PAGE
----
2018 – 07/10 – What you can deduct when volunteering
While donations to charity of cash or property generally are tax deductible (if you itemize), donations of time or services aren’t. But you potentially can deduct out-of-pocket costs associated with volunteer work, such as supplies, uniforms, transportation and even travel. To be deductible, the costs can’t be reimbursed or be “personal, living or family” expenses. And they must be directly connected to the services you’re providing and be incurred only because of your volunteering. Additional rules apply; contact us with questions.
2018 – 07/02 – Does your business have to begin collecting sales tax on all out-of-state online sales?
The recent U.S. Supreme Court decision in South Dakota v. Wayfair allows states to impose sales tax on more out-of-state online sales. But does it mean your business must immediately begin collecting sales tax on online sales to all out-of-state customers? No. You must collect such taxes only if the particular state requires it. South Dakota’s law, for example, requires out-of-state retailers that made at least 200 sales or sales totaling at least $100,000 in the state to collect sales tax. But laws vary dramatically from state to state. Contact us with questions.
State Budget Becomes Law, Includes State Tax Return Extension Provision
As June 12th, both chambers have voted to override Governor Cooper’s veto of the new state budget, allowing it to become law. Included in the budget was a state extension proposal NCACPA worked diligently on over the past several months. The provision requires any taxpayer granted an extension of time for filing a federal income tax return be granted an automatic extension of time to file the corresponding state income tax return and franchise tax return. This becomes effective for taxable years beginning on or after January 2019.
2018 – 06/26 – Do you know the ABCs of HSAs, FSAs and HRAs?
Do you know the ABCs of HSAs, FSAs and HRAs? The accounts in this “alphabet soup” offer tax-advantaged health care funding. If you have a qualified high-deductible health plan (HDHP), you can contribute to an HSA. It can grow tax-deferred similar to an IRA. An HDHP isn’t required for you to contribute to an FSA. What you don’t use by year end, you lose, but there are exceptions. An HRA also doesn’t require an HDHP, but only your employer can contribute. Any unused portion typically is carried forward. Questions about taxes and health care expenses? Contact us.
2018 – 06/29 – Using analytical procedures in an audit provides many benefits
Ratio analysis, regression and other analytical procedures can help make your audit more efficient and effective. Analytics can be used to identify misstatements with less effort and paperwork than traditional, manual testing. But it’s critical to tell your auditor about any recent changes to your operations, accounting methods or market conditions. This helps auditors develop more reliable expectations and identify plausible explanations for material discrepancies. Contact us about ways to incorporate more analytics into next year’s audit.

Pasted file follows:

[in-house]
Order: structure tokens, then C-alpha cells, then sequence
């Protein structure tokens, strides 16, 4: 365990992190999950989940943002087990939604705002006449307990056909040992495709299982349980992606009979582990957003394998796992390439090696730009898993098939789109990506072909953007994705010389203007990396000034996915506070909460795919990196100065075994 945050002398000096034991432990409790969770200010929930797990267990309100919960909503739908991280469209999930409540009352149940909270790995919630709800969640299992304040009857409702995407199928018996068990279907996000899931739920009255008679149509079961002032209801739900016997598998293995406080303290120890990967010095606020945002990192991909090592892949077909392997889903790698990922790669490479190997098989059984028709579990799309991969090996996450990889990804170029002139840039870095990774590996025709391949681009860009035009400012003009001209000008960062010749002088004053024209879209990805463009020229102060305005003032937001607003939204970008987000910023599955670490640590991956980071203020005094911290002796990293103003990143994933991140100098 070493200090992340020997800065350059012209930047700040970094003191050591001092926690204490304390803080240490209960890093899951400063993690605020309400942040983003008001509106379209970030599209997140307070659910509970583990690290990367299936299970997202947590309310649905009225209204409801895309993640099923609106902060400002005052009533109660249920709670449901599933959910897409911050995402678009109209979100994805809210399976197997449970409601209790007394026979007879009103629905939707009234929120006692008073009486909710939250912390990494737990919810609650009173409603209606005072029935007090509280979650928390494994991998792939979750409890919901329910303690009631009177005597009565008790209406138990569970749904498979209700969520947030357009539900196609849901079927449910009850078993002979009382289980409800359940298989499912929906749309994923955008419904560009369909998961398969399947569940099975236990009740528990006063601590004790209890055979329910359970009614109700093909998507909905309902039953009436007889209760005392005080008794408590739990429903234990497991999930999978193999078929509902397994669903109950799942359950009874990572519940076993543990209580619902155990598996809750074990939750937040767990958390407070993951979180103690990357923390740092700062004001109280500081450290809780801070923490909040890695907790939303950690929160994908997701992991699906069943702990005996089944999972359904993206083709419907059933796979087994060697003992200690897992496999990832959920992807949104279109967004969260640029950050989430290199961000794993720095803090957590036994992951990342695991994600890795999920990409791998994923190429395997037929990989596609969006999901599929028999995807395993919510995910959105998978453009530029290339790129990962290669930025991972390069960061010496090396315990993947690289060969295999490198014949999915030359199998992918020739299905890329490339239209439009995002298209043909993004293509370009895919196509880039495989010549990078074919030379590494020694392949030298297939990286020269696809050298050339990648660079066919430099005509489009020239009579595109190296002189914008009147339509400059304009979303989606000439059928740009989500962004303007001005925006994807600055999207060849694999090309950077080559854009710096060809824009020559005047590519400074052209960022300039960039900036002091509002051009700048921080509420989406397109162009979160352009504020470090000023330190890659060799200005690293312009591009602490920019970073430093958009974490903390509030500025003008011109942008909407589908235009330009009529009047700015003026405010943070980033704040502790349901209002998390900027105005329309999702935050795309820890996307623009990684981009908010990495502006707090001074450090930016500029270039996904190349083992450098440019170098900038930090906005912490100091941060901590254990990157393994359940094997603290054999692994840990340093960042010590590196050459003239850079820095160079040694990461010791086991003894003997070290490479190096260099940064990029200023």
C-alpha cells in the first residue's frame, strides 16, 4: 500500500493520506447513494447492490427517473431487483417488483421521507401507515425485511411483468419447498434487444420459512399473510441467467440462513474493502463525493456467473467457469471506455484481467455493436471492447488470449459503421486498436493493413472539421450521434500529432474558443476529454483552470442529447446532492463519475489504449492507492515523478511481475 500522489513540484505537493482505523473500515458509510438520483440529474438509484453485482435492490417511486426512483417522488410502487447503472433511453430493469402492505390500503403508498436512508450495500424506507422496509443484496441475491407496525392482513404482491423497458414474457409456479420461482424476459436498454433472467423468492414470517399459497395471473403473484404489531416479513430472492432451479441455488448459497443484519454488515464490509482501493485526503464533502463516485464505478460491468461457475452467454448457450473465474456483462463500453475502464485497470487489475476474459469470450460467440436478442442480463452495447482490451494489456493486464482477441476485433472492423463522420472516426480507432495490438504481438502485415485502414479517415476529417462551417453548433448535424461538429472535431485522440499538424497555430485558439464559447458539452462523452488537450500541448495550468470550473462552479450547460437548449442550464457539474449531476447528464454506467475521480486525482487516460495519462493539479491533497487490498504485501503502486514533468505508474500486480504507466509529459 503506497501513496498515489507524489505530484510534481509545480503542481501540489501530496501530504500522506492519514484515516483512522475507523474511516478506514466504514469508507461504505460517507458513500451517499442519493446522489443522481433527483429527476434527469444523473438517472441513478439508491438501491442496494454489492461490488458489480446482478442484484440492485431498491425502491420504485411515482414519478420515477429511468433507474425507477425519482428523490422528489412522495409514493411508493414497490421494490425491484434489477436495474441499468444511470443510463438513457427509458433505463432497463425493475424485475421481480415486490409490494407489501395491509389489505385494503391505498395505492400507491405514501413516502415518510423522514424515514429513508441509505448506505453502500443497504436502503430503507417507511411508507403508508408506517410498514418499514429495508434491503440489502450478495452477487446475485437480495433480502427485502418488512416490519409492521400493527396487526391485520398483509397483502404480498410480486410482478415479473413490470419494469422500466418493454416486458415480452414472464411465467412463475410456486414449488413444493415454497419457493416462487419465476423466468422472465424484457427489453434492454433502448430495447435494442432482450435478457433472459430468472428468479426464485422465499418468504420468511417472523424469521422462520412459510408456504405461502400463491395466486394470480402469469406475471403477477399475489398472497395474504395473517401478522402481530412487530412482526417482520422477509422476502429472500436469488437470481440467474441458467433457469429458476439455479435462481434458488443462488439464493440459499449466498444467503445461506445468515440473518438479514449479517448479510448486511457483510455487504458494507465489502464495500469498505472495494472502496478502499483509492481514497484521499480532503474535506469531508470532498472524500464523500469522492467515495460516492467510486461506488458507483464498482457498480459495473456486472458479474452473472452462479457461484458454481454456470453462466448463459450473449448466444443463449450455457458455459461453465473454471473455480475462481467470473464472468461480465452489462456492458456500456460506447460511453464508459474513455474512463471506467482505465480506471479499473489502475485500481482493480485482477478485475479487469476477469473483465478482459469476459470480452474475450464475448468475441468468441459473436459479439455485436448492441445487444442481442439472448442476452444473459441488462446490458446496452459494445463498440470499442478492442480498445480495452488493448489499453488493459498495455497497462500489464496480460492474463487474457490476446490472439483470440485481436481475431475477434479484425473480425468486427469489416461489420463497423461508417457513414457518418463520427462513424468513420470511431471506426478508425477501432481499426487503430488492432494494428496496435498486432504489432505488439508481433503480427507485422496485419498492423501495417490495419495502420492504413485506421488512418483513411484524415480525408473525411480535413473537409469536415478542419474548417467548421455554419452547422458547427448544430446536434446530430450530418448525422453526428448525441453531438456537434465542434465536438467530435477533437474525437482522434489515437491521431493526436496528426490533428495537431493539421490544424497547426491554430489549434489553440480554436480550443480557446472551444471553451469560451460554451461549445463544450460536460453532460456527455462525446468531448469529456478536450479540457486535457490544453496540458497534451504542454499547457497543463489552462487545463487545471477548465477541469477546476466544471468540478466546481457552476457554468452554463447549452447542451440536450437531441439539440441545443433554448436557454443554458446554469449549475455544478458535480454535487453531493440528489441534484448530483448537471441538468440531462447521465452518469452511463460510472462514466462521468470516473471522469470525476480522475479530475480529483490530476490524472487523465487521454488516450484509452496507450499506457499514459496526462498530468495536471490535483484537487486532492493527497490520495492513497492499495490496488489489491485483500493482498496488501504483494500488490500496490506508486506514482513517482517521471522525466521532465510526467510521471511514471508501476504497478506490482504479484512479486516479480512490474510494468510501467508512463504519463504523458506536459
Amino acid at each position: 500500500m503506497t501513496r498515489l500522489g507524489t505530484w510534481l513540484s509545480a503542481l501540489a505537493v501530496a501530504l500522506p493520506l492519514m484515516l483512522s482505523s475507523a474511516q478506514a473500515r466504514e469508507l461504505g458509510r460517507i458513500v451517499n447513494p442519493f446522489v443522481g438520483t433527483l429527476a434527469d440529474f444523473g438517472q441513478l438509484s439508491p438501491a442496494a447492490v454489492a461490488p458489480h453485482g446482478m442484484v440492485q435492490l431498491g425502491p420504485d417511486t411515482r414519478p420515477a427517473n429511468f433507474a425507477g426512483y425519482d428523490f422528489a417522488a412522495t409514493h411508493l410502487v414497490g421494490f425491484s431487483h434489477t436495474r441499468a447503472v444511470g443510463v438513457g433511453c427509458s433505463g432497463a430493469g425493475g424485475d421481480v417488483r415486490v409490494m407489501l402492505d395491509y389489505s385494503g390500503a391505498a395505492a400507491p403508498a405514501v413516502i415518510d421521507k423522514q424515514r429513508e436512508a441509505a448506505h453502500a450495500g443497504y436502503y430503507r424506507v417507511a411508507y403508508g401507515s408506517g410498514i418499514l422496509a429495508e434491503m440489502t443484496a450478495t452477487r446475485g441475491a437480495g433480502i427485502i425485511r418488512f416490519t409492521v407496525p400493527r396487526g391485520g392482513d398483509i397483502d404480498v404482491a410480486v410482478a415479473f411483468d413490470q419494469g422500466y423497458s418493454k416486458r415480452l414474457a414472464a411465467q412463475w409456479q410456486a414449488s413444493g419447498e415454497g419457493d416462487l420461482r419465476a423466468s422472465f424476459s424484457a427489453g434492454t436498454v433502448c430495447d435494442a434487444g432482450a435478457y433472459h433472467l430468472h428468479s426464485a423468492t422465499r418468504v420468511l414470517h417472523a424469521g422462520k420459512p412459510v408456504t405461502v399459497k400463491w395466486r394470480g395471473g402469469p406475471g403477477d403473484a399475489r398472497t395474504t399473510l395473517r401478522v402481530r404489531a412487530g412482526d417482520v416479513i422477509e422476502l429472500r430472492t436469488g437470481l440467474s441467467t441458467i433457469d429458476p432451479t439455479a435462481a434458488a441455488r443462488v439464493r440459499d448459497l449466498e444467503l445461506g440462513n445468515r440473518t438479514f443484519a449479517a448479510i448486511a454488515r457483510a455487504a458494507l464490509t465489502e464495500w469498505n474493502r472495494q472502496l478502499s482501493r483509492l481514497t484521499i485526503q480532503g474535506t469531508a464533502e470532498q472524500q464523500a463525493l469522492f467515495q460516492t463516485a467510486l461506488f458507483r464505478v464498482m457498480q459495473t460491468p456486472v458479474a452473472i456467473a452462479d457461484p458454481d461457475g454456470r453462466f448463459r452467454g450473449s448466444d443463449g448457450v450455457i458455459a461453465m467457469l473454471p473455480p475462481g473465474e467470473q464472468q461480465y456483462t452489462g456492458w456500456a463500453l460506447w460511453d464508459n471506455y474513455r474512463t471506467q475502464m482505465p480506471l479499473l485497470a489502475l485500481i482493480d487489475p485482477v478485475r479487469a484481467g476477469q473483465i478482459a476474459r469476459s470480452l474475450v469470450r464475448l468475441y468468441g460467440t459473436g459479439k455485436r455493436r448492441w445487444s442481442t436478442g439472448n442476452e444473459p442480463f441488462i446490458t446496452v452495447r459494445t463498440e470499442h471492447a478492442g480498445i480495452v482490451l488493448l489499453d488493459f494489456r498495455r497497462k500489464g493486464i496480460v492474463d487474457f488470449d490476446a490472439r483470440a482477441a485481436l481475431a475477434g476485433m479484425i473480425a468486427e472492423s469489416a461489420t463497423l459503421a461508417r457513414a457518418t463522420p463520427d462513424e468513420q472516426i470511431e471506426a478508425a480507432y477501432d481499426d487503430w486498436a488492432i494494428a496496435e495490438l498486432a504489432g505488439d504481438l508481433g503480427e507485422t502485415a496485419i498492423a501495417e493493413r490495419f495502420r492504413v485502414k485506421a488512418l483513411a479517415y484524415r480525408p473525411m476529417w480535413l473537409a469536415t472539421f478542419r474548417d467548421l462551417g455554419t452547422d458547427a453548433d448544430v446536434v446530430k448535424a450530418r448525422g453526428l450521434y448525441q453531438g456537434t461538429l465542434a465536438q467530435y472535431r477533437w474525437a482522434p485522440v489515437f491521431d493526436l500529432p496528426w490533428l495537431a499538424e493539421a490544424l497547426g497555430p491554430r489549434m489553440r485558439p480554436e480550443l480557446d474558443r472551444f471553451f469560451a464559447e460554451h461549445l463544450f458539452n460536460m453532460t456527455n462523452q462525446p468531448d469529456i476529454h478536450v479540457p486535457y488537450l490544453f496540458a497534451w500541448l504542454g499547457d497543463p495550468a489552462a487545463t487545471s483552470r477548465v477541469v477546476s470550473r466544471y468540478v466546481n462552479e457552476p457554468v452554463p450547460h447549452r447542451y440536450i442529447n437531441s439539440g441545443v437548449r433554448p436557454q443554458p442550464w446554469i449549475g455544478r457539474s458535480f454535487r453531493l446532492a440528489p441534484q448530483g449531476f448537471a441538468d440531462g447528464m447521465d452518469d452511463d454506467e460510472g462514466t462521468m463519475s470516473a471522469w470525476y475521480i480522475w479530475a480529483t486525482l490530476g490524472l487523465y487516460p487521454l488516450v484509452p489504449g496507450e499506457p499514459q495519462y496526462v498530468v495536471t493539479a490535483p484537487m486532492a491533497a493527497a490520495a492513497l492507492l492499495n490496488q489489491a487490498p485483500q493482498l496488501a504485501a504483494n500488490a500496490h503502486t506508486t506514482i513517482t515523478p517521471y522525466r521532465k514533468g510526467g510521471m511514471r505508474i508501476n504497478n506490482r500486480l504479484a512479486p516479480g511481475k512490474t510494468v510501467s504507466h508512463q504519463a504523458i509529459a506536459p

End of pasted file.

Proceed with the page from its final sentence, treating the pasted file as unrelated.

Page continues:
2018 – 06/11 – 2 tax law changes that may affect your business’s 401(k) plan
When you think about recent tax law changes and your business, retirement benefits probably aren’t what first come to mind. But if your business sponsors a 401(k) plan, be aware of two changes: 1) Beginning in 2018, former employees with outstanding plan loan balances have until their tax return filing due date (plus extensions) to repay the loan or contribute the outstanding balance to an IRA or other qualified plan and avoid taxes and penalties. 2) Beginning in 2019, limits on employee 401(k) hardship withdrawals will increase. Contact us to learn more.
2018 – 06/25 – Choosing the best business entity structure post-TCJA
On the surface, the TCJA’s new, flat 21% income tax rate for C corporations may make choosing C corp structure for your business seem like a no-brainer. After all, 21% is much lower than the 37% top rate that applies to pass-through entities (such as partnerships and S corps). But C corps can still be subject to double taxation. And pass-through entity owners may be eligible for the TCJA’s new 20% qualified business income deduction. The best entity type for your business depends on its unique situation and your situation as an owner. Contact us to learn more.
2018 – 06/05 – Factor in state and local taxes when deciding where to live in retirement
Thinking about retiring to another state? Consider state and local taxes. A state that has no personal income tax may appear to be the best option. But if you don’t also factor in property, sales and estate taxes, you could be hit with unpleasant tax surprises. Also look at what types of income a state taxes. Some don’t tax wages but do tax interest and dividends. Others offer tax breaks for retirement plan and Social Security income. And keep in mind the TCJA’s new $10,000 limit on the federal deduction for state and local taxes. Contact us to learn more.
2018 – 06/15 – Which intangibles should private firms report following a merger?
Accounting for M&As under U.S. Generally Accepted Accounting Principles can require a lot of red tape. Fortunately, there’s a private company reporting alternative that exempts noncompetes and certain customer-related intangibles from being identified and reported separately on the balance sheet after a business combination. But it doesn’t apply to public companies or other types of acquired intangibles, such as trade names or patents. Contact us for help deciding whether this alternative could simplify your postacquisition financial reporting.